Science Pinpoints Exact Amount Of Exercise Needed To Offset Yr W/E Binge

Drinking large amounts of alcohol in short time frames is good for your health. Nahhht.
But new research suggests that all the negs associated with your weekly binge – like increased cancer risk and other illnesses – could be offset by a bitta robust physical activity.
o really
A collaborative research project by University of Sydney, University College London and the University of Montreal published in the British Journal of Sports Medicine has discovered that exercising at basic, recommended physical activity levels (that’s at least 150 minutes of moderate-intensity activity every week) could offset the more harmful aspects of drinking.
Researchers surveyed more than 36,000 adults over an eight year period using nationally representative baseline health tests which looked at the impact of exercise on alcohol abuse and health outcomes.
“Among physically inactive people, we saw that the risk for cancer and all-cause mortality was higher even at relatively low levels of drinking,” said senior author Associate Professor Emmanuel Stamatakis, from the Charles Perkins Centre and Faculty of Health Sciences at the University of Sydney, reports Gizmodo.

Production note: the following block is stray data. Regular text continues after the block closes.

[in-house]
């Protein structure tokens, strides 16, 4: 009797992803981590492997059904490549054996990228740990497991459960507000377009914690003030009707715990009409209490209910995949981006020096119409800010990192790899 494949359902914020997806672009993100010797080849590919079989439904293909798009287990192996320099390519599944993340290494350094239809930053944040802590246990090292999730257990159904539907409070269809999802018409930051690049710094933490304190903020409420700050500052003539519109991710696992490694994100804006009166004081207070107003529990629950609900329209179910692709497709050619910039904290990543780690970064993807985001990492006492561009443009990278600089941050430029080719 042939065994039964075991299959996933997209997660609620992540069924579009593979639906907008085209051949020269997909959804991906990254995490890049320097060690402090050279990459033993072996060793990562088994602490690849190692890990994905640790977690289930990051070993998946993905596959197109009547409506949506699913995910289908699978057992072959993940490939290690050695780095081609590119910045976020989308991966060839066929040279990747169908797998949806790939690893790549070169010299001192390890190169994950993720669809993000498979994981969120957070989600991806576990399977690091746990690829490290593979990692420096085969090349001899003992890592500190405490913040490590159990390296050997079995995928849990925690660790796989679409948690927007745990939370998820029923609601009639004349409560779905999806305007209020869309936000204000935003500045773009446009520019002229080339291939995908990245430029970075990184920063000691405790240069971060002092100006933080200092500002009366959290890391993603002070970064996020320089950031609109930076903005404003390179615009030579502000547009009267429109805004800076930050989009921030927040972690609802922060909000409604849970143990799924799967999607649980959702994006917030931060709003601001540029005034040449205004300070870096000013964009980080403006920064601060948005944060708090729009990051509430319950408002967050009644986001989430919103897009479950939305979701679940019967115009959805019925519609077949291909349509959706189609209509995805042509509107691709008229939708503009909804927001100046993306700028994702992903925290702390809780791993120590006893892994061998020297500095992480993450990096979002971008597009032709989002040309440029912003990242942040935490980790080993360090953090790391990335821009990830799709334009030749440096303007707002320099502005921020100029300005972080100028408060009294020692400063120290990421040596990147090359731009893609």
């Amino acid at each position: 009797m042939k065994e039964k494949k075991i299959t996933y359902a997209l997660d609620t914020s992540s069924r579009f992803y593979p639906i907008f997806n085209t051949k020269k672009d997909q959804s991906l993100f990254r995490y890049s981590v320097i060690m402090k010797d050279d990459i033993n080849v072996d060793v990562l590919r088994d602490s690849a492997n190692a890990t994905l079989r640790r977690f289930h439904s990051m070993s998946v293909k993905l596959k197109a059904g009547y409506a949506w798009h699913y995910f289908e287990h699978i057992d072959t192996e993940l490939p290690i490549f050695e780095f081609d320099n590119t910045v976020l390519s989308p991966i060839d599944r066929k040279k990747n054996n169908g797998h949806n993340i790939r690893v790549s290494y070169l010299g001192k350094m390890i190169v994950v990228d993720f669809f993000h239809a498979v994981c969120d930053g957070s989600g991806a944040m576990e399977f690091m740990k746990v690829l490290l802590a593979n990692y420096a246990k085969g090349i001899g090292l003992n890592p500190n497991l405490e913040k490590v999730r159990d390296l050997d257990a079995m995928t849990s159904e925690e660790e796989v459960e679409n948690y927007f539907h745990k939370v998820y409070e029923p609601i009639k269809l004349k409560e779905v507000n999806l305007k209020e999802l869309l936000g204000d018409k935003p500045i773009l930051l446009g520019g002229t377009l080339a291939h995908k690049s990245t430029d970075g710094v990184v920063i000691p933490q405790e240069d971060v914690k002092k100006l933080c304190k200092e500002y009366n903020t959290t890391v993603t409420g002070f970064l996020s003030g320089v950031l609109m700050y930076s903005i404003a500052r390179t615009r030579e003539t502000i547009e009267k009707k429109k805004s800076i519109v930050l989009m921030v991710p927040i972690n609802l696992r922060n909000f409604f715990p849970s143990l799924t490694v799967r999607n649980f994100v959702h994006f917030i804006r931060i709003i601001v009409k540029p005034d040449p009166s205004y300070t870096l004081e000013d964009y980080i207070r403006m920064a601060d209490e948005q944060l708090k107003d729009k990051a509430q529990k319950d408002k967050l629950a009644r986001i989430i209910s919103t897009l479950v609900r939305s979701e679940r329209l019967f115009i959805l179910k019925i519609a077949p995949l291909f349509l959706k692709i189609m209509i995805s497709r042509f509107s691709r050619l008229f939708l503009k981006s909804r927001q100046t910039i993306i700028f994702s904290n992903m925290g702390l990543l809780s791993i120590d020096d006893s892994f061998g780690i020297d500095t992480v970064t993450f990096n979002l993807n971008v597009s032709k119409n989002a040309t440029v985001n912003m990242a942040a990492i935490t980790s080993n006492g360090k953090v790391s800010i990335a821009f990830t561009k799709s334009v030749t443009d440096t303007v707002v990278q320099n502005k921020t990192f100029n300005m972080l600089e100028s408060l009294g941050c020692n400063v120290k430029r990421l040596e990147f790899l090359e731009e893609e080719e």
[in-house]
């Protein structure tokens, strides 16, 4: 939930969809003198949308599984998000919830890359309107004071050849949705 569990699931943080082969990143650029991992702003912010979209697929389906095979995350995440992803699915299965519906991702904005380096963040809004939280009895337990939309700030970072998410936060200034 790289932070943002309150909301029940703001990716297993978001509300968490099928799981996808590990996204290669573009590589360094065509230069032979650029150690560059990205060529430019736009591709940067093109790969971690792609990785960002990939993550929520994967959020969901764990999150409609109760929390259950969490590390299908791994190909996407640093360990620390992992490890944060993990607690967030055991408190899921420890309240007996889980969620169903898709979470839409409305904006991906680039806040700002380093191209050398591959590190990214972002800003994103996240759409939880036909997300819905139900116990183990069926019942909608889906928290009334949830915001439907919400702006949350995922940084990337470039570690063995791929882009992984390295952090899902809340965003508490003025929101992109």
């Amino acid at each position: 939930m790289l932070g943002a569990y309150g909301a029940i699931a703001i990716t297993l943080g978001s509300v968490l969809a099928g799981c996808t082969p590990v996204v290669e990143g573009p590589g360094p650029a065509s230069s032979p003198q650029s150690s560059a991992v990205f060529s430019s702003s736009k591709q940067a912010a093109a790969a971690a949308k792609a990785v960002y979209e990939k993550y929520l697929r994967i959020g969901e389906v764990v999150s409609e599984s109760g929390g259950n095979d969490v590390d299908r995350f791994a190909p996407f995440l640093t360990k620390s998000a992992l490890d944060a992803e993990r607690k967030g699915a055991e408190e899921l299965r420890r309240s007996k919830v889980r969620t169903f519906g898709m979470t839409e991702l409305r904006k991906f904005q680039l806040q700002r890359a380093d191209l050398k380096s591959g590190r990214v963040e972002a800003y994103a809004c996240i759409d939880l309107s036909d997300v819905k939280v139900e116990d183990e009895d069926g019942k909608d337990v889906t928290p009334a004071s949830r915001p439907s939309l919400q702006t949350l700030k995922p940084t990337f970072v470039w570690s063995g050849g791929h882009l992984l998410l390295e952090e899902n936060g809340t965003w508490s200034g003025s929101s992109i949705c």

If you stopped reading there, you’d be forgiven for assuming we’re all relatively fucked.
“We also noticed a dose-response relationship between drinking alcohol and cancer deaths, that is the risk of cancer deaths increased as alcohol consumption increased. But this was not the case among physically active people.”

To break it down, if you were a man who drank up to 17 standards drinks a week, or a woman who drank 11, you were 38% more likely than non-drinkers to die from cancer. BUT, that risk is substantially lowered if you get in 150 mins of moderate exercise (like brisk walking) in a week.
“Our research suggests that physical activity has substantial health benefits even in the presence of potentially unhealthy behaviours such as drinking alcohol,” said Dr Stamatakis.
While Dr Stamatalkis was quick to point out that exercising doesn’t automatically give you a “licence to drink more alcohol”, it’s a good little bit of science to encourage you to walk as fast as you can to the nearest Thirsty Camel
Source: Gizmodo.